Just hours after he signed a $1.9 trillion pandemic relief bill into law, President Biden said the package would help to reopen schools and defeat the virus more quickly.
Mr. Biden, in a prime-time address, noted that the measure provides $130 billion for schools, an amount that he said will “accelerate a massive effort to reopen our schools safely.”
“The only way to get our lives back, to get our economy back on track, is to beat the virus,” he said, nodding to the reality that many people cannot return to work or seek new employment until their children are back in school.
Mr. Biden gave a quick pitch for several other provisions in the stimulus package, including checks to individuals, nutritional assistance to families struggling to put food on the table and expanded tax credits that researchers say will halve child poverty for the year. He said that the package would “create millions of jobs.”
“If it fails at any point I will acknowledge that it failed,” Mr. Biden said. “But it will not.”
Economic forecasters expect an almost immediate boost to the U.S. economy from the stimulus law, the American Rescue Plan, which includes several provisions meant to put money in the hands of low- and middle-income segments of the population quickly. That includes direct payments of $1,400 per individual that White House officials say will start showing up in bank accounts this weekend. It also extends unemployment benefits for millions of jobless workers through September, including an additional $300 per week from the federal government.
Economists expect those provisions, among others in the bill, to power an acceleration in consumer spending at a moment when parts of the economy badly damaged by the pandemic, like the hospitality, aviation and tourism industries, are beginning to show new signs of life thanks to ever broader vaccine deployment.
With the bill signed into law, cash will “begin to flow very quickly,” Ian Shepherdson, chief economist for Pantheon Macroeconomics, wrote in a research note on Thursday. He also expects municipal and state governments to quickly begin rehiring some of the 1.3 million workers they laid off in the depths of the crisis, reassured by the law’s designation of $350 billion in aid to cities and states, though that money will not be disbursed as quickly as individual aid.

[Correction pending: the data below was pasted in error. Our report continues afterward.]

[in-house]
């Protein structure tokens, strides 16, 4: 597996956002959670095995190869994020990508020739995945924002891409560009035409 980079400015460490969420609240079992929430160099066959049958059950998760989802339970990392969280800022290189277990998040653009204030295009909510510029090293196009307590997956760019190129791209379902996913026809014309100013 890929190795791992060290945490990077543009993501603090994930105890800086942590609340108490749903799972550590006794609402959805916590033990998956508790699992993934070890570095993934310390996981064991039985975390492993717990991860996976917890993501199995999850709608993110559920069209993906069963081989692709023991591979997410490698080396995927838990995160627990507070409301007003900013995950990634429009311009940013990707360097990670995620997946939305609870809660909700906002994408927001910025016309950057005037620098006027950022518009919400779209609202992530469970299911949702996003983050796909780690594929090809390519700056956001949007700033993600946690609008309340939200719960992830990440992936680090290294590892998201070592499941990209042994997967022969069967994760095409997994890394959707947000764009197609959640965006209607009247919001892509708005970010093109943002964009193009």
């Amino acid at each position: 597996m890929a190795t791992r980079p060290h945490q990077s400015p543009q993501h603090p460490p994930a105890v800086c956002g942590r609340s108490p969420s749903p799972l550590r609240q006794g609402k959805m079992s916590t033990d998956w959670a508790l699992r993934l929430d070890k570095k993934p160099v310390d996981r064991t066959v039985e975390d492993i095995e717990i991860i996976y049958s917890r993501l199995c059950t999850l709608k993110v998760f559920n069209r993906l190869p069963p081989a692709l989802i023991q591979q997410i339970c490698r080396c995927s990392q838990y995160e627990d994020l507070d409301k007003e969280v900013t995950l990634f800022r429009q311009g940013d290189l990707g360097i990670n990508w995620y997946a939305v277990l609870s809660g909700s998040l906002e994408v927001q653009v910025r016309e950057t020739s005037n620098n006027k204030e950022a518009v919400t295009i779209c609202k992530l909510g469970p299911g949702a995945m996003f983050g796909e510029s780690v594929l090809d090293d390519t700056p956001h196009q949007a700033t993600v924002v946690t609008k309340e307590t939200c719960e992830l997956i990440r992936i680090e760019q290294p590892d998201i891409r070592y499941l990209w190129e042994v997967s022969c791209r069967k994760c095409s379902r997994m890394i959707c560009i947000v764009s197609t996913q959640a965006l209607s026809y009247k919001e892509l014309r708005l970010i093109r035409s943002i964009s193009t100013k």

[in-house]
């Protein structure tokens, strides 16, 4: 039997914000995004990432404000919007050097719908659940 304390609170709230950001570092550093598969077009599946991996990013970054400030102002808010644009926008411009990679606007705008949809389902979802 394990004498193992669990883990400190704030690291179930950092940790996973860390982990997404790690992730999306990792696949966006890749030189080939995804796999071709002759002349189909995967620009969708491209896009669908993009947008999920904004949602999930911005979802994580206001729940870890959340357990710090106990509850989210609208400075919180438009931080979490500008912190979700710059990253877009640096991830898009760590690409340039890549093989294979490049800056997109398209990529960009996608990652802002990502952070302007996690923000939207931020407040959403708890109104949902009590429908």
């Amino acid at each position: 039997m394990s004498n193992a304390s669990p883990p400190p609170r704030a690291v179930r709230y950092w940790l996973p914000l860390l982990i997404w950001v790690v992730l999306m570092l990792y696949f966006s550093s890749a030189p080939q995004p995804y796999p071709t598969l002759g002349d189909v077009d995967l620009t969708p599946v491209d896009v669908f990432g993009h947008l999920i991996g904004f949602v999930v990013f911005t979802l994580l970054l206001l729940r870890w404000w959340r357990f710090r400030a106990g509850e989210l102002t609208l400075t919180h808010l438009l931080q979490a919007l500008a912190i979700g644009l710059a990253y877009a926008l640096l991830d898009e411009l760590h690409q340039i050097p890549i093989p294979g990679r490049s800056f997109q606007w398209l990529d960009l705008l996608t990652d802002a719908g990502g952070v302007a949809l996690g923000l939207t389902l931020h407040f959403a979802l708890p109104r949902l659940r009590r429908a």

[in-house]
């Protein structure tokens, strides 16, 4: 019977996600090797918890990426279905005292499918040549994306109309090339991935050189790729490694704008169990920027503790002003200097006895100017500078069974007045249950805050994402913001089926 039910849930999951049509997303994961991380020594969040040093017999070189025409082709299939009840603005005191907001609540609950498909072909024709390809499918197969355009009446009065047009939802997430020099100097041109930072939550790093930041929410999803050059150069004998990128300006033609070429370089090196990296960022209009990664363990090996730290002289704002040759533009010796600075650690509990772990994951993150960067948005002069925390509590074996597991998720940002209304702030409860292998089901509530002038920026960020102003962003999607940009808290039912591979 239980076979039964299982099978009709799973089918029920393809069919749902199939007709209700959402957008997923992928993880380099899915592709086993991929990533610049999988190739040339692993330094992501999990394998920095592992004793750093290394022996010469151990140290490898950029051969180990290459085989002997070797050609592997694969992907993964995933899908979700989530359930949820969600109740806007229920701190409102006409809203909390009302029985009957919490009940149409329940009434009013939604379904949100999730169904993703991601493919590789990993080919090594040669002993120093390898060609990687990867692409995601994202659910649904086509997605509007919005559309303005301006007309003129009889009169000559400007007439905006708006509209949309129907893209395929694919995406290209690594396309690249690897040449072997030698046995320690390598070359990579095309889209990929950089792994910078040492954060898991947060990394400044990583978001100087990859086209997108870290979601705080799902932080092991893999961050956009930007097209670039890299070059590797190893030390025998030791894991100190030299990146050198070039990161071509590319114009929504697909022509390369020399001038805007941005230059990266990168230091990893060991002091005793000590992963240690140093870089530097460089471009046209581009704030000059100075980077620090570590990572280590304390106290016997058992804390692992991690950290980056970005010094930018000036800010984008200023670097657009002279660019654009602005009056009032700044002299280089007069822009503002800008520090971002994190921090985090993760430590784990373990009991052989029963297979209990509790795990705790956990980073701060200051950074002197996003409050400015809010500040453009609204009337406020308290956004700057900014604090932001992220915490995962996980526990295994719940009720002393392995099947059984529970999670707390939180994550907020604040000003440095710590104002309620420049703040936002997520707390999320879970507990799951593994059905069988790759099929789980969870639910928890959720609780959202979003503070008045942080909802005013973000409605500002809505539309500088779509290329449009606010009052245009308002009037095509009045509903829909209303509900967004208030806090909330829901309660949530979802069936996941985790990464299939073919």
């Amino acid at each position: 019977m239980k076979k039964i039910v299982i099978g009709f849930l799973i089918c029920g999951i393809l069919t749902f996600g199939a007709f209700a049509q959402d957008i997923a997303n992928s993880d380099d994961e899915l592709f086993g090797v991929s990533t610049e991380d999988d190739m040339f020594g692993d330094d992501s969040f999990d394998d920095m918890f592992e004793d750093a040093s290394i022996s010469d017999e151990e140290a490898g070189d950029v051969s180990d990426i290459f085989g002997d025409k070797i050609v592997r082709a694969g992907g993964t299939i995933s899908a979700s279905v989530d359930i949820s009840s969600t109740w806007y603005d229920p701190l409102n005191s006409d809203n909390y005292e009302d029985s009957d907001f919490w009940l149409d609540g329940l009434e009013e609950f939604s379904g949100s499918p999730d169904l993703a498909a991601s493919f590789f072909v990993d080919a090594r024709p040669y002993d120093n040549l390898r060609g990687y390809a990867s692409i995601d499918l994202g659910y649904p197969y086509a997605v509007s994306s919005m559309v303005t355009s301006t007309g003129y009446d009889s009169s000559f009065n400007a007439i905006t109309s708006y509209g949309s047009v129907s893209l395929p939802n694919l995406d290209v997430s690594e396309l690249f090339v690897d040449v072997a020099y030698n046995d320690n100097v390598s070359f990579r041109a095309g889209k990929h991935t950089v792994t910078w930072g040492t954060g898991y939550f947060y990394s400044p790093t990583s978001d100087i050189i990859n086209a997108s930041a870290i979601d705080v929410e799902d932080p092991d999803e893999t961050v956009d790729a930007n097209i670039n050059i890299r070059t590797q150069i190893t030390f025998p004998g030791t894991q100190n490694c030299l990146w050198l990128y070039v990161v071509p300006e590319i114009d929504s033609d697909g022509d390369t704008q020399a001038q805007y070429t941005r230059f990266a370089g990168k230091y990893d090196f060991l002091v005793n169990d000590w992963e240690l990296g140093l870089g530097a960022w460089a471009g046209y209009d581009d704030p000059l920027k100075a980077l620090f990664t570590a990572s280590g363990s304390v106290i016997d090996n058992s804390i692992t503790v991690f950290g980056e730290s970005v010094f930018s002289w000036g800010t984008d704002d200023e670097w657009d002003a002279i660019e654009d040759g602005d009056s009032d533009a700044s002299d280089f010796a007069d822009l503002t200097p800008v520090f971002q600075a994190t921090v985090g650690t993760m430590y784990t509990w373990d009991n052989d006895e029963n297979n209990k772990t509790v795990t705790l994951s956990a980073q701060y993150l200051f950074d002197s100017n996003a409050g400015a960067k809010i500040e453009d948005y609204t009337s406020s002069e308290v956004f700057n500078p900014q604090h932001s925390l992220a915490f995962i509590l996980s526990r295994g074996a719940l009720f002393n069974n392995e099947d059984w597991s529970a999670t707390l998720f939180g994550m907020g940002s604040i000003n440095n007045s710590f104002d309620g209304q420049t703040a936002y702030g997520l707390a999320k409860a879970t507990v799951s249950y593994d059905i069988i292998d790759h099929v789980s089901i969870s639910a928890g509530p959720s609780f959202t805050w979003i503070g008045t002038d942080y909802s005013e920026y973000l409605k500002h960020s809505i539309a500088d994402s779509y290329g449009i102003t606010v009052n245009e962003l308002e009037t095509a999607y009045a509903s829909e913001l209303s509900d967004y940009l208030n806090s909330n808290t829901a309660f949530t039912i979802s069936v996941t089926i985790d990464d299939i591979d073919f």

“This will come at the same time as private businesses are rehiring people in customer-facing jobs as the reopening continues in the leisure, recreation, and travel sectors, so we’re expecting payroll growth to accelerate dramatically over the next few months,” he wrote.
Mr. Shepherdson now predicts that U.S. economic growth will hit 7 percent for 2021, which would be the nation’s fastest annual pace since the early 1980s. Many other forecasters have revised up their growth predictions in light of the bill’s passage, even if they are not all as bullish as Mr. Shepherdson.
The international Organization for Economic Cooperation and Development predicted this week that the Biden plan would help the U.S. economy grow at a 6.5 percent rate this year. Some economists worry that the growth boost could be too strong, stoking runaway inflation, though there is no indication yet in economic data that a sustained price spike across the economy is imminent. Inflation has on average been running below the Fed’s 2 percent target for several years.
The timing of the rescue plan could strengthen Mr. Biden’s ability to claim credit for an economic rebound, though even before he took office, forecasters were projecting a return to growth, albeit less vigorous. Job growth accelerated in February, Mr. Biden’s first full month in office. In another sign that the economy is healing, the Labor Department reported on Thursday that about 50,000 fewer workers filed first-time claims for state unemployment benefits than last week.
Mr. Biden and his aides plan to aggressively make the case that his relief package is responsible for any rapid economic improvement. At the signing on Thursday afternoon, Mr. Biden got started.
“This historic legislation is about rebuilding the backbone of this country and giving people in this nation — working people and middle-class folks, the people who built the country — a fighting chance,” the president said. “That’s what the essence of it is.”